Keywords: agent-based macroeconomics,policy experiments,sensitivity analyses
    JEL: C63 E6 B4
    Date: 2020
  3. By: Chao Deng; Xizhi Su; Chao Zhou
    Abstract: We establish a Nash equilibrium in a market with $ N $ agents with the performance criteria of relative wealth level when the market return is unobservable. Each investor has a random prior belief on the return rate of the risky asset. The investors can be heterogeneous in both the mean and variance of the prior. By a separation result and a martingale argument, we show that the optimal investment strategy under a stochastic return rate model can be characterized by a fully-coupled linear FBSDE. Two sets of deep neural networks are used for the numerical computation to first find each investor's estimate of the mean return rate and then solve the FBSDEs. We establish the existence and uniqueness result for the class of FBSDEs with stochastic coefficients and solve the utility game under partial information using deep neural network function approximators. We demonstrate the efficiency and accuracy by a base-case comparison with the solution from the finite difference scheme in the linear case and apply the algorithm to the general case of nonlinear hidden variable process. Simulations of investment strategies show a herd effect that investors trade more aggressively under relativeness concerns. Statistical properties of the investment strategies and the portfolio performance, including the Sharpe ratios and the Variance Risk ratios (VRRs) are examed. We observe that the agent with the most accurate prior estimate is likely to lead the herd, and the effect of competition on heterogeneous agents varies more with market characteristics compared to the homogeneous case.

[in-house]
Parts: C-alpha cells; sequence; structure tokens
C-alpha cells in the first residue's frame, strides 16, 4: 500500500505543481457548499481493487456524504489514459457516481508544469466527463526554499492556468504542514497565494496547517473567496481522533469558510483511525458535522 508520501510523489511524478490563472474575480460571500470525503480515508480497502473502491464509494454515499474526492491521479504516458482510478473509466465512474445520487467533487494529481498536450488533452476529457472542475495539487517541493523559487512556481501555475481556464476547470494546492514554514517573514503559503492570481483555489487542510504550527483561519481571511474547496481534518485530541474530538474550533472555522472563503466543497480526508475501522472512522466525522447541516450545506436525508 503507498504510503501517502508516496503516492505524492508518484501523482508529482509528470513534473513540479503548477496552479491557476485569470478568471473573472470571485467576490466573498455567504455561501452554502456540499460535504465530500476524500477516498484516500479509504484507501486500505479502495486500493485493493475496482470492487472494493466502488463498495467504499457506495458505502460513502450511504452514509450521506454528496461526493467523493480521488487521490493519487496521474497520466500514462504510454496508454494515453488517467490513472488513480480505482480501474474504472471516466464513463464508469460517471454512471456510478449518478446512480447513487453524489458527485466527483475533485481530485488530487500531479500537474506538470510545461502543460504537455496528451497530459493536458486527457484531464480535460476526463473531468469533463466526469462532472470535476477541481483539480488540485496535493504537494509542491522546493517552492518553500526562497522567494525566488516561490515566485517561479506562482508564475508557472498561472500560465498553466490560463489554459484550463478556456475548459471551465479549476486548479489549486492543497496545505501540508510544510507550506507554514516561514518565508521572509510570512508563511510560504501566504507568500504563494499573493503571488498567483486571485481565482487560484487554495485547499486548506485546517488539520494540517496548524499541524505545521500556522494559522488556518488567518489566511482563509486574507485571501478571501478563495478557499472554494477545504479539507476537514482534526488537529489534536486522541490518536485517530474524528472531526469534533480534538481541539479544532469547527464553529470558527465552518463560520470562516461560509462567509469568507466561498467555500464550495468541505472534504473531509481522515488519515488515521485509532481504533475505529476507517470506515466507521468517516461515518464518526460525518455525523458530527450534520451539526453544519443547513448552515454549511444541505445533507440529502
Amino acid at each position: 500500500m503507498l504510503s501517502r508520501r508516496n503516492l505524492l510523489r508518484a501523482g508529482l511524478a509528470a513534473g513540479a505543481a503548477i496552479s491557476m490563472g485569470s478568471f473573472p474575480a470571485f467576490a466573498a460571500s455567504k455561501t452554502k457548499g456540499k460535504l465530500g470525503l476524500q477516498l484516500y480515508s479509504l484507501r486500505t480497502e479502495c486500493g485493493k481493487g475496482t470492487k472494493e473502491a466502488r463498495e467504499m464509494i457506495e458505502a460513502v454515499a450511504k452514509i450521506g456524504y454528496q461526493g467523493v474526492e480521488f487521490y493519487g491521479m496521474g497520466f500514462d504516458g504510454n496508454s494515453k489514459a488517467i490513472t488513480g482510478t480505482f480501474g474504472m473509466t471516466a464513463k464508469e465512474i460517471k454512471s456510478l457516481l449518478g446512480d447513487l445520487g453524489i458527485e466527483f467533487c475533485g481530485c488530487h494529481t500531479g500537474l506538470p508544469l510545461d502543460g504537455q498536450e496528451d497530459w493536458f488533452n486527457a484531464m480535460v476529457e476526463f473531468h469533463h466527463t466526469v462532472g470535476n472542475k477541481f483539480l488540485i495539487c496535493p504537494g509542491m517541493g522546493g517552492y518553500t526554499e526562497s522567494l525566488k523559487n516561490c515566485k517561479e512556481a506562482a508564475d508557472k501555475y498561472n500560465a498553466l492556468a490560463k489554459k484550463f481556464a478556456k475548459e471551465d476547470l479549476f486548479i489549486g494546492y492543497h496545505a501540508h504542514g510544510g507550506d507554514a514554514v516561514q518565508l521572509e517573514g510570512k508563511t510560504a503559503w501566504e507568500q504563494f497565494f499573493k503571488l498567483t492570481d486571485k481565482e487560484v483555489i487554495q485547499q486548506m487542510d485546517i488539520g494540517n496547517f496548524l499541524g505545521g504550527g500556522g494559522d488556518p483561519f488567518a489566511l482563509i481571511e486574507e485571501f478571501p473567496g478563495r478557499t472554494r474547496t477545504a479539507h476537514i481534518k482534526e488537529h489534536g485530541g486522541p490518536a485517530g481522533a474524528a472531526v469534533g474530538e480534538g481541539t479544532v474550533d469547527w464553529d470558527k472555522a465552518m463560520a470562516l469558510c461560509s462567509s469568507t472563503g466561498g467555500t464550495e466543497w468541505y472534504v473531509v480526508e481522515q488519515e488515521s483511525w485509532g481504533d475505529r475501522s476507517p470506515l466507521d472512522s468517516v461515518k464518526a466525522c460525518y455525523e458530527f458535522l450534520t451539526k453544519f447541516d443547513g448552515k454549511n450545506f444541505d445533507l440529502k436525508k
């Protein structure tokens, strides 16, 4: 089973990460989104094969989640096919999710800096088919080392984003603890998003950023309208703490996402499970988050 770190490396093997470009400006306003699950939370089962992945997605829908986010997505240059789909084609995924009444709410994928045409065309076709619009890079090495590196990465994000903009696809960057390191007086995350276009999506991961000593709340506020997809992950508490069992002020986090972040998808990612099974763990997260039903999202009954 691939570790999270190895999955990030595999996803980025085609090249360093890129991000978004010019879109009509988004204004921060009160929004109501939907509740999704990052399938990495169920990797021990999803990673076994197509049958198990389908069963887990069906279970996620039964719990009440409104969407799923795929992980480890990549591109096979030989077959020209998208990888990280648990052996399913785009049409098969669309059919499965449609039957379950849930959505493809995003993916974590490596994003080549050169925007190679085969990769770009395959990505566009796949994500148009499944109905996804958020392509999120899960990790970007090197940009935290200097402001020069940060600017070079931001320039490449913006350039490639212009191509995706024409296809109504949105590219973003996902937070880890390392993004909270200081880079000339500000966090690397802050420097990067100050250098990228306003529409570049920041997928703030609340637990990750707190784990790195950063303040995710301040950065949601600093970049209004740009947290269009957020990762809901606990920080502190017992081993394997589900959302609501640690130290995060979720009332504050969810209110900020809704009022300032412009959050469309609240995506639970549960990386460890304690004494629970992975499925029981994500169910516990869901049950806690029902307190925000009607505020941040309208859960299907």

Date: 2020–07
  4. By: Taran Fæhn (Statistics Norway); Gabriel Bachner; Robert Beach; Jean Chateau; Shinichiro Fujimori; Madanmohan Ghosh; Meriem Hamdi-Cherif; Elisa Lanzi; Sergey Paltsev; Toon Vandyck; Bruno Cunha; Rafael Garaffa; Karl Steininger
    Abstract: Limiting global warming in line with the goals in the Paris Agreement will require substantial technological and behavioural transformations. This challenge drives many of the current modelling trends. This article undertakes a review of 17 state-of-the-art recursive-dynamic computable general equilibrium (CGE) models and assesses the key methodologies and applied modules they use for representing sectoral energy and emission characteristics and dynamics. The purpose is to provide technical insight into recent advances in the modelling of current and future energy and abatement technologies and how they can be used to make baseline projections and scenarios 20-80 years ahead. Numerical illustrations are provided. In order to represent likely energy system transitions in the decades to come, modern CGE tools have learned from bottom-up studies. Three different approaches to baseline quantification can be distinguished: (a) exploiting bottom-up model characteristics to endogenize responses of technological investment and utilization, (b) relying on external information sources to feed the exogenous parameters and variables of the model, and (c) linking the model with more technology-rich, partial models to obtain bottom-up- and pathwayconsistent parameters.